August 19, 2008 (NAIROBI) — Somalia’s government has formally signed a peace deal with some opposition figures, U.N. officials said on Tuesday, but the pact initialled in June has been rejected by hardliners and done little to quell violence.
More than 8,000 civilians have been killed and 1 million uprooted in fighting since early last year pitting President Abdullahi Yusuf’s interim administration and allied Ethiopian forces against Islamist rebels.
His government and a faction of the opposition initialled a tentative peace agreement on June 9 at U.N.-led talks in Djibouti, and then formally signed it late on Monday.
“The parties agreed to continue the political dialogue between themselves and refrain from making inflammatory statements,” the United Nations said in a statement.
“(They) strongly condemn the perpetrators as well as those who mastermind and fund violence which targets innocent people, including killings, indiscriminate shelling, looting, raping and acts of piracy.”
The Djibouti Agreement calls for Ethiopian troops supporting the transitional government to be replaced with U.N. peacekeepers, who would also take over the duties of a small, ill-funded African Union force.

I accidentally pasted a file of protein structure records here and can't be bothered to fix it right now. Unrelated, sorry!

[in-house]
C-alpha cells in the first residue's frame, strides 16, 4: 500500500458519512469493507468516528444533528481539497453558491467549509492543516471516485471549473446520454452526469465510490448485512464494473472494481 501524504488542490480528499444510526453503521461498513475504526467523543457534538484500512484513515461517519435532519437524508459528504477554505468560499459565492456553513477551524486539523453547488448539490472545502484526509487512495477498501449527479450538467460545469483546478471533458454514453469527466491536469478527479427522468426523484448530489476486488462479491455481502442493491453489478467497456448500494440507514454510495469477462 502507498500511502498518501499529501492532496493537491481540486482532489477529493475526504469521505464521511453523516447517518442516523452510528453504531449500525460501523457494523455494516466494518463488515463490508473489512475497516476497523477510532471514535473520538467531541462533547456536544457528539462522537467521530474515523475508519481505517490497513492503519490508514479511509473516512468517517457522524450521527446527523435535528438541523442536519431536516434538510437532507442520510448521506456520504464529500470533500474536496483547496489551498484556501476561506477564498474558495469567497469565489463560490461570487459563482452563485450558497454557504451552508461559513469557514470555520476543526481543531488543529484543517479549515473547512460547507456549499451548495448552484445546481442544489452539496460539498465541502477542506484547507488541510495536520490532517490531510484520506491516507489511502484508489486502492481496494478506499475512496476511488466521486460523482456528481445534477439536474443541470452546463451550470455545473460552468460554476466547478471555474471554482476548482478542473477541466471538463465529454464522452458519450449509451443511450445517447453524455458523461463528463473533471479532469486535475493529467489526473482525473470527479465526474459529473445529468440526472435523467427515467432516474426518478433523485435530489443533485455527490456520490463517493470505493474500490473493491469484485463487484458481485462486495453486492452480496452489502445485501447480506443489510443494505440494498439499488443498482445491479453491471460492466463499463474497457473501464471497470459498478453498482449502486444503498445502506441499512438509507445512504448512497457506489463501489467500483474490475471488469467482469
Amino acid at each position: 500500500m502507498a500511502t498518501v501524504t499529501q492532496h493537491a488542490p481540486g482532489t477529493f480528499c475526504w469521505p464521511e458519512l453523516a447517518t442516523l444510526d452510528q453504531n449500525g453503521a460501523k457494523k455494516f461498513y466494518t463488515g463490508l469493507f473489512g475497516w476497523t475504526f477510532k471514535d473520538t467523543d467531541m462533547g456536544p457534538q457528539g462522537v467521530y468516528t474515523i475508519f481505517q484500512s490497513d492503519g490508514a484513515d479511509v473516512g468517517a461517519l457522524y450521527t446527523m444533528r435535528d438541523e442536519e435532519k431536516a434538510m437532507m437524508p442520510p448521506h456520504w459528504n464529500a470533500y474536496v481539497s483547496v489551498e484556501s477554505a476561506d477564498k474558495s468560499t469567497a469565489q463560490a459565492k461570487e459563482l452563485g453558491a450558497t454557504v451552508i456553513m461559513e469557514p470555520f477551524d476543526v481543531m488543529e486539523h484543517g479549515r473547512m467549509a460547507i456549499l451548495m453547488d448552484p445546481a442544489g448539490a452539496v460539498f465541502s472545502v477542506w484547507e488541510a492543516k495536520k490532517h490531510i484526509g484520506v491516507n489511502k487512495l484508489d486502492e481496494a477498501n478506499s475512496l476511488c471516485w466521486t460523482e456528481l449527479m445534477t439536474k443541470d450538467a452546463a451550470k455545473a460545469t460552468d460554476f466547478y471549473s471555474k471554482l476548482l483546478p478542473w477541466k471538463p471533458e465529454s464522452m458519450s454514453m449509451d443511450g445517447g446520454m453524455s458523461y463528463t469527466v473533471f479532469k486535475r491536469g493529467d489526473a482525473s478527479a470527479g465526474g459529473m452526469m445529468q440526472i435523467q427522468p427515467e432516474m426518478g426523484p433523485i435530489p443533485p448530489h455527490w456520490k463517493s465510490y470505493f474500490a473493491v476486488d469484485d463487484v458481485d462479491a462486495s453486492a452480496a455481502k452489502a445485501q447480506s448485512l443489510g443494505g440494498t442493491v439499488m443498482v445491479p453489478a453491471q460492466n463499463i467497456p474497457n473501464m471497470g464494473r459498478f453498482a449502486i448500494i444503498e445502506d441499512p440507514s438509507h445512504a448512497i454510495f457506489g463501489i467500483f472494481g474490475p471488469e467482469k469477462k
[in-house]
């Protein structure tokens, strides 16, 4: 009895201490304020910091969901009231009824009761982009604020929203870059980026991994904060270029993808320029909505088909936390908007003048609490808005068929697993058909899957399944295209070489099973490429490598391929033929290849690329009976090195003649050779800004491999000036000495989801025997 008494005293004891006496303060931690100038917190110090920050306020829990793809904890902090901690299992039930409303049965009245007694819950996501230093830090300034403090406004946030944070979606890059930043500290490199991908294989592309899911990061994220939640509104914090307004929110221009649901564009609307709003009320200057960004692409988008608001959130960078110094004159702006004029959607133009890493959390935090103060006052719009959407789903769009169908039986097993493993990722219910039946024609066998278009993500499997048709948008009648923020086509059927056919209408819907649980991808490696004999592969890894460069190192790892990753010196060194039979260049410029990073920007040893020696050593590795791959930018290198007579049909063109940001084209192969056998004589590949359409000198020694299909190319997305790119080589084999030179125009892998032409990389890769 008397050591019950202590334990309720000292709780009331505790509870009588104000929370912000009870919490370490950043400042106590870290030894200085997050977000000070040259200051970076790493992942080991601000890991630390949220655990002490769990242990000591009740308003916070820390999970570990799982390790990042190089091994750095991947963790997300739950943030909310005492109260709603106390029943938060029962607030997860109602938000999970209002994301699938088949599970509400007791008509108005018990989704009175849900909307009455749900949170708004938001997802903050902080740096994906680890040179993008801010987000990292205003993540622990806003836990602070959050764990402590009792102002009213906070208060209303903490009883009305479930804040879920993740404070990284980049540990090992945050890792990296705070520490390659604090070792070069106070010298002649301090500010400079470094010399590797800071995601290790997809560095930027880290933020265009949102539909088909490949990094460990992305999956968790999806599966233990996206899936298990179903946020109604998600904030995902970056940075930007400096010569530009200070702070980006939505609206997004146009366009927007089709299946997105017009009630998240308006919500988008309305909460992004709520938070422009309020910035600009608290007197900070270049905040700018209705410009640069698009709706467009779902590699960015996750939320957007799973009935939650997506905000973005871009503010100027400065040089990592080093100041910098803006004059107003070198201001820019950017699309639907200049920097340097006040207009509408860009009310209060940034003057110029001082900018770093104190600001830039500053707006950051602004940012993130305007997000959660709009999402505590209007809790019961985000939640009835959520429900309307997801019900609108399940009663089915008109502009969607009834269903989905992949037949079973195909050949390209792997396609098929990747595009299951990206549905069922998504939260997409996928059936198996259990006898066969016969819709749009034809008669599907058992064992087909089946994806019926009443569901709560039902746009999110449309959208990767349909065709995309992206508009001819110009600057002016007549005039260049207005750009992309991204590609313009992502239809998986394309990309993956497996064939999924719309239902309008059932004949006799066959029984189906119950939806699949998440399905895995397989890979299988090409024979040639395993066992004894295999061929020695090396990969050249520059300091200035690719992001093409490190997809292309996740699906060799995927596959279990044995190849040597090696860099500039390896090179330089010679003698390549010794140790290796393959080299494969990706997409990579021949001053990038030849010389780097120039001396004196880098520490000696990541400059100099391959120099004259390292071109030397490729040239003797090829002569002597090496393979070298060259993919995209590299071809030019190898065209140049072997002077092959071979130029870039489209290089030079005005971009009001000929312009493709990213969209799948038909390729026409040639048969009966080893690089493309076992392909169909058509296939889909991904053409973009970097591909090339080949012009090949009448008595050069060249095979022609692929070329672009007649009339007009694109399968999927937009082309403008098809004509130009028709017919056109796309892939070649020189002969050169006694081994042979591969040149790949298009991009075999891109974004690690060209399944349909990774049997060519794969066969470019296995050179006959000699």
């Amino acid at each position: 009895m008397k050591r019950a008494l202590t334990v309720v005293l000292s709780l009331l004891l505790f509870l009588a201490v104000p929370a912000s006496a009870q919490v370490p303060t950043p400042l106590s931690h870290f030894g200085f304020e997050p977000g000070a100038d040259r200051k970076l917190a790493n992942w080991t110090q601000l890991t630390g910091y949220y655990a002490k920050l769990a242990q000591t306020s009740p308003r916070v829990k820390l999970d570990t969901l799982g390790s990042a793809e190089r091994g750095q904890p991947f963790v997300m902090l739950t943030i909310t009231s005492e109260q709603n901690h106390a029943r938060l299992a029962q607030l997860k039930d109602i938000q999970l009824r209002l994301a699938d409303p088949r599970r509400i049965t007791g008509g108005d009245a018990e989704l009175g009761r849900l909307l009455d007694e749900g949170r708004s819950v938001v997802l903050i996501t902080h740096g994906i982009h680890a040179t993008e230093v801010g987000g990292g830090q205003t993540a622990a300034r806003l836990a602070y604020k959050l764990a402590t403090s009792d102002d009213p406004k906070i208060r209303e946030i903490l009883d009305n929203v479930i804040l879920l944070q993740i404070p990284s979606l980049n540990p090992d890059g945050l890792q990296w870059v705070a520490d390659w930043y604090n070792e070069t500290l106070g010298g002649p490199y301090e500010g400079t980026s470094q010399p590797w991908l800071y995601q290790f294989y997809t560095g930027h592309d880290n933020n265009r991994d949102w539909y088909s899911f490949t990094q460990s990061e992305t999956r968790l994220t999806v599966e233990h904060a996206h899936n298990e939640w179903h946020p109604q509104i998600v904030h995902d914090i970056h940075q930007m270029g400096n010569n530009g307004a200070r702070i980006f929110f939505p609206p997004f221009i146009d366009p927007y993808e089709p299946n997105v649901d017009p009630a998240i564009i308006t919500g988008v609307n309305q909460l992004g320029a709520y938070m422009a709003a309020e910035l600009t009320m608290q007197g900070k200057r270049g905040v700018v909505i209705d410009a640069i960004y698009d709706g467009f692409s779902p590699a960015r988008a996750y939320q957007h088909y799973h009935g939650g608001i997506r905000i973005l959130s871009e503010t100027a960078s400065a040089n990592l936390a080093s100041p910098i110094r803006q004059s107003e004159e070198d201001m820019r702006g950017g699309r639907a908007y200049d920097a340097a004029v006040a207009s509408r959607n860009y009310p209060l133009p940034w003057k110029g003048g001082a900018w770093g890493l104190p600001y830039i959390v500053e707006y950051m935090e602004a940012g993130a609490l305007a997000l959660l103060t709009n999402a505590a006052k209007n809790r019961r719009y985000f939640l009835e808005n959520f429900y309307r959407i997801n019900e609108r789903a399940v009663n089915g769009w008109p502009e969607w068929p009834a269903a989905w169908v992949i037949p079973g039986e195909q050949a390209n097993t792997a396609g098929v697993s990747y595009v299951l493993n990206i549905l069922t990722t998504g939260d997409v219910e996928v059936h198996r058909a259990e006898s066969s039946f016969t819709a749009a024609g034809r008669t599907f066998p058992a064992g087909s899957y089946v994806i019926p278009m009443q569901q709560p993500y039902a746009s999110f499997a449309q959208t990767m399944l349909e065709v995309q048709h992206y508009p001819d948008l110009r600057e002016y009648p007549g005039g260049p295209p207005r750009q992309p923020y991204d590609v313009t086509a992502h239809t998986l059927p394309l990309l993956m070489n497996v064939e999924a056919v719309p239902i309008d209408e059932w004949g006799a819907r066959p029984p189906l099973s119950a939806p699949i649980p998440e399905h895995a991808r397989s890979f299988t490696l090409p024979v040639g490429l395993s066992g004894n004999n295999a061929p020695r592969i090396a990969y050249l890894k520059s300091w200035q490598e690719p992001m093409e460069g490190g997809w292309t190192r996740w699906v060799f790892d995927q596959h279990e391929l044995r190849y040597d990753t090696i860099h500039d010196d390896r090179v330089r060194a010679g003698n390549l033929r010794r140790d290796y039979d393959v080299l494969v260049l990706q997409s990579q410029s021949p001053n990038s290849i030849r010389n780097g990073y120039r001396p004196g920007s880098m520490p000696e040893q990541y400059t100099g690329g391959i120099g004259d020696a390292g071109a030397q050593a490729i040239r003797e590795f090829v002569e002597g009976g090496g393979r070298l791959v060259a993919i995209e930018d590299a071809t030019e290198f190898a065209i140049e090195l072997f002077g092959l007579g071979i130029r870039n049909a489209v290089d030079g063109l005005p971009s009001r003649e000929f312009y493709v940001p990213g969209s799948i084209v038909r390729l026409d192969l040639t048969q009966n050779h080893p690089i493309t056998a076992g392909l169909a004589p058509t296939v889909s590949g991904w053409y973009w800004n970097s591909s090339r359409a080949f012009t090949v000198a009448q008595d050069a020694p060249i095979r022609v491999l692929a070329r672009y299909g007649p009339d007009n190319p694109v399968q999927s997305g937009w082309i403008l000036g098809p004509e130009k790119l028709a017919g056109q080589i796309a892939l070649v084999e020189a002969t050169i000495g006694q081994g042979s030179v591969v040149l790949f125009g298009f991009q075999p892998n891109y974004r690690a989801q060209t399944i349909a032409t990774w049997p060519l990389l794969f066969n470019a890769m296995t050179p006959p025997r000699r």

But disagreement over the discussions split the Eritrea-based opposition Alliance for the Re-Liberation of Somalia (ARS) in two, with hardline exiles in Asmara joining the insurgents in denouncing the ARS officials who took part.
Like previous rounds of talks — including a six-week peace conference last year in rubble-strewn Mogadishu — the negotiations have done little to reduce bloodshed on the ground.
The U.N. statement said both sides in Djibouti were united on the urgent need to address all aspects of the crisis.
“In this connection, the parties reaffirmed their strong determination to help ensure unhindered humanitarian access and assistance,” it added.
The United Nations says the number of Somalis desperately needing food aid could reach 3.5 million people later this year — nearly half the population.
But U.N officials say international donors had so far funded only about a third of a $637 million (343 million pounds) aid appeal.